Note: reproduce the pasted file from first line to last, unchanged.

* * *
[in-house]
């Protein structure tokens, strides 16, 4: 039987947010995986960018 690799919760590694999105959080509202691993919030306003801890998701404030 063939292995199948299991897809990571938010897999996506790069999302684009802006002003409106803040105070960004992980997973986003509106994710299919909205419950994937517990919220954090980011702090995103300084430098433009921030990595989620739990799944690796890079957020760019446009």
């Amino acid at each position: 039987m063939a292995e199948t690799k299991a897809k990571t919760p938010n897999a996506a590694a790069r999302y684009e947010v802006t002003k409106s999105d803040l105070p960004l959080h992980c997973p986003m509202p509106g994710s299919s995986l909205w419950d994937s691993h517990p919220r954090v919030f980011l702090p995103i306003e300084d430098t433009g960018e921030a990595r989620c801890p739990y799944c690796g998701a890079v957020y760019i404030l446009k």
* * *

[in-house]
């Protein structure tokens, strides 16, 4: 039987947010995986960018 690799919760590694999105959080509202691993919030306003801890998701404030 063939292995199948299991897809990571938010897999996506790069999302684009802006002003409106803040105070960004992980997973986003509106994710299919909205419950994937517990919220954090980011702090995103300084430098433009921030990595989620739990799944690796890079957020760019446009």
């Amino acid at each position: 039987m063939a292995e199948t690799k299991a897809k990571t919760p938010n897999a996506a590694a790069r999302y684009e947010v802006t002003k409106s999105d803040l105070p960004l959080h992980c997973p986003m509202p509106g994710s299919s995986l909205w419950d994937s691993h517990p919220r954090v919030f980011l702090p995103i306003e300084d430098t433009g960018e921030a990595r989620c801890p739990y799944c690796g998701a890079v957020y760019i404030l446009k």